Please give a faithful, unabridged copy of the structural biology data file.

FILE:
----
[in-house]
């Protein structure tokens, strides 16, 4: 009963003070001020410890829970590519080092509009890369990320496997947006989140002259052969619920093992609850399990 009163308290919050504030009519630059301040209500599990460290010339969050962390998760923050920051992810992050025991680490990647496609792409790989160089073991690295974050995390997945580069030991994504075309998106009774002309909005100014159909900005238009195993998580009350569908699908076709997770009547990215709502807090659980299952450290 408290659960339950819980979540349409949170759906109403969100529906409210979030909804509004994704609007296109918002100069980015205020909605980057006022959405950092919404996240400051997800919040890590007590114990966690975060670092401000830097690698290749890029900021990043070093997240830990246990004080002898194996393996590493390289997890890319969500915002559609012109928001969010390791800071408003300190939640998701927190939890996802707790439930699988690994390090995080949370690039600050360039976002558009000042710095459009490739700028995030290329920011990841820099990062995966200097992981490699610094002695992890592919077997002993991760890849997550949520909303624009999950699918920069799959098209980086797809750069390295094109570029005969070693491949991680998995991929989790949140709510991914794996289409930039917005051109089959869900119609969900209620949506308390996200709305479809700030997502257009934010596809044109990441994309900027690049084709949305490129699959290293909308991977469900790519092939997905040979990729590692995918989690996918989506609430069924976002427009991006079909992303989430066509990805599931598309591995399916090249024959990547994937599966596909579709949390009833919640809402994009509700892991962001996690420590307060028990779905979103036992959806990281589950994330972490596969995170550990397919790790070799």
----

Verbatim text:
[in-house]
């Protein structure tokens, strides 16, 4: 009963003070001020410890829970590519080092509009890369990320496997947006989140002259052969619920093992609850399990 009163308290919050504030009519630059301040209500599990460290010339969050962390998760923050920051992810992050025991680490990647496609792409790989160089073991690295974050995390997945580069030991994504075309998106009774002309909005100014159909900005238009195993998580009350569908699908076709997770009547990215709502807090659980299952450290 408290659960339950819980979540349409949170759906109403969100529906409210979030909804509004994704609007296109918002100069980015205020909605980057006022959405950092919404996240400051997800919040890590007590114990966690975060670092401000830097690698290749890029900021990043070093997240830990246990004080002898194996393996590493390289997890890319969500915002559609012109928001969010390791800071408003300190939640998701927190939890996802707790439930699988690994390090995080949370690039600050360039976002558009000042710095459009490739700028995030290329920011990841820099990062995966200097992981490699610094002695992890592919077997002993991760890849997550949520909303624009999950699918920069799959098209980086797809750069390295094109570029005969070693491949991680998995991929989790949140709510991914794996289409930039917005051109089959869900119609969900209620949506308390996200709305479809700030997502257009934010596809044109990441994309900027690049084709949305490129699959290293909308991977469900790519092939997905040979990729590692995918989690996918989506609430069924976002427009991006079909992303989430066509990805599931598309591995399916090249024959990547994937599966596909579709949390009833919640809402994009509700892991962001996690420590307060028990779905979103036992959806990281589950994330972490596969995170550990397919790790070799």